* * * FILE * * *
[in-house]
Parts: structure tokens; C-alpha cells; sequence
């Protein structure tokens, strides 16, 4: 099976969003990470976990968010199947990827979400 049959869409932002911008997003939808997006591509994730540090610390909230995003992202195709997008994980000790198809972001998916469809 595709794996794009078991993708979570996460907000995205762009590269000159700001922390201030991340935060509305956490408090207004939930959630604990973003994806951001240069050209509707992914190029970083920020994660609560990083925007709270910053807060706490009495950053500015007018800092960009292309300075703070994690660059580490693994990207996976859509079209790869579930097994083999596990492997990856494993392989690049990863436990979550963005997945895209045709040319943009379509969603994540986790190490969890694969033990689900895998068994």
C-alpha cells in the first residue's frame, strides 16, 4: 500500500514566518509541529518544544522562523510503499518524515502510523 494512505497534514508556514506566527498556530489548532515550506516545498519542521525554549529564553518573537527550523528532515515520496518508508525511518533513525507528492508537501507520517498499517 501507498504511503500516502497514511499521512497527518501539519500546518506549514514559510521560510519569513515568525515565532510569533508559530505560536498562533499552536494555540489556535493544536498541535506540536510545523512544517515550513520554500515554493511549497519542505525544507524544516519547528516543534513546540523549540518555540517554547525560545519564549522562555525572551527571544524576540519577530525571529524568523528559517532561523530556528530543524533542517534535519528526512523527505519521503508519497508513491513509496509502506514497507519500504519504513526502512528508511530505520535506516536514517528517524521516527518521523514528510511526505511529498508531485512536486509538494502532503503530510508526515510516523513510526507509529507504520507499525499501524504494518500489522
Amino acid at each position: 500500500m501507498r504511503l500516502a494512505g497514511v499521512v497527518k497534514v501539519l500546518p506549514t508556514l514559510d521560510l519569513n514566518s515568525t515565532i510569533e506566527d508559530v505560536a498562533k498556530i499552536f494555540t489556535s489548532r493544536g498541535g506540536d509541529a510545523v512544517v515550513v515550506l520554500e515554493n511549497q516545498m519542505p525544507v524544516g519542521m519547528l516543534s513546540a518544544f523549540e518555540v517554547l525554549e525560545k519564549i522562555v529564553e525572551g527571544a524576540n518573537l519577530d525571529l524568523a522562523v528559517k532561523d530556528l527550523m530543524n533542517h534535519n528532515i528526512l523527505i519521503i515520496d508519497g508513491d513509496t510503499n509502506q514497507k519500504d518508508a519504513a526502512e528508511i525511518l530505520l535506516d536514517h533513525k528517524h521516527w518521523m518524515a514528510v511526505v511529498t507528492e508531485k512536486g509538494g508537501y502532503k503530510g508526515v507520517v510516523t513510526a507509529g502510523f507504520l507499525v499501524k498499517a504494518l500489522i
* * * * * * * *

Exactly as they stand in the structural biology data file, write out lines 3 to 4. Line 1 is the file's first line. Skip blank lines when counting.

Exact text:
């Protein structure tokens, strides 16, 4: 099976969003990470976990968010199947990827979400 049959869409932002911008997003939808997006591509994730540090610390909230995003992202195709997008994980000790198809972001998916469809 595709794996794009078991993708979570996460907000995205762009590269000159700001922390201030991340935060509305956490408090207004939930959630604990973003994806951001240069050209509707992914190029970083920020994660609560990083925007709270910053807060706490009495950053500015007018800092960009292309300075703070994690660059580490693994990207996976859509079209790869579930097994083999596990492997990856494993392989690049990863436990979550963005997945895209045709040319943009379509969603994540986790190490969890694969033990689900895998068994």
C-alpha cells in the first residue's frame, strides 16, 4: 500500500514566518509541529518544544522562523510503499518524515502510523 494512505497534514508556514506566527498556530489548532515550506516545498519542521525554549529564553518573537527550523528532515515520496518508508525511518533513525507528492508537501507520517498499517 501507498504511503500516502497514511499521512497527518501539519500546518506549514514559510521560510519569513515568525515565532510569533508559530505560536498562533499552536494555540489556535493544536498541535506540536510545523512544517515550513520554500515554493511549497519542505525544507524544516519547528516543534513546540523549540518555540517554547525560545519564549522562555525572551527571544524576540519577530525571529524568523528559517532561523530556528530543524533542517534535519528526512523527505519521503508519497508513491513509496509502506514497507519500504519504513526502512528508511530505520535506516536514517528517524521516527518521523514528510511526505511529498508531485512536486509538494502532503503530510508526515510516523513510526507509529507504520507499525499501524504494518500489522